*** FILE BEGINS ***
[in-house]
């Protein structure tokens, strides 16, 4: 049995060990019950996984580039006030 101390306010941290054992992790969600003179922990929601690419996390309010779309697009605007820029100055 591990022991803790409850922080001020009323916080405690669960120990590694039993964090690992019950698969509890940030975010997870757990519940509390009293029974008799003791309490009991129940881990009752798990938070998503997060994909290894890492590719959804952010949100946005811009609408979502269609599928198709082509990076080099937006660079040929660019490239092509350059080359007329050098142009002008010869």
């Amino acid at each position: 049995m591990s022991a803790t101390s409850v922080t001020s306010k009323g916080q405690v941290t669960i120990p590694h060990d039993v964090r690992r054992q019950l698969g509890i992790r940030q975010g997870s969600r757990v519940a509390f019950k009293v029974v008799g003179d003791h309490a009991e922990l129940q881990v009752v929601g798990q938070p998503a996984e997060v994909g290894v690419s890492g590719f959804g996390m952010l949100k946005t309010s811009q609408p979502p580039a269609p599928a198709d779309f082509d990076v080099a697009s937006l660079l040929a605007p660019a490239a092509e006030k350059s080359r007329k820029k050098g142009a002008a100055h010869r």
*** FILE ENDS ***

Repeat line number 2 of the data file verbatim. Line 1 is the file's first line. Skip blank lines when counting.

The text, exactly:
């Protein structure tokens, strides 16, 4: 049995060990019950996984580039006030 101390306010941290054992992790969600003179922990929601690419996390309010779309697009605007820029100055 591990022991803790409850922080001020009323916080405690669960120990590694039993964090690992019950698969509890940030975010997870757990519940509390009293029974008799003791309490009991129940881990009752798990938070998503997060994909290894890492590719959804952010949100946005811009609408979502269609599928198709082509990076080099937006660079040929660019490239092509350059080359007329050098142009002008010869």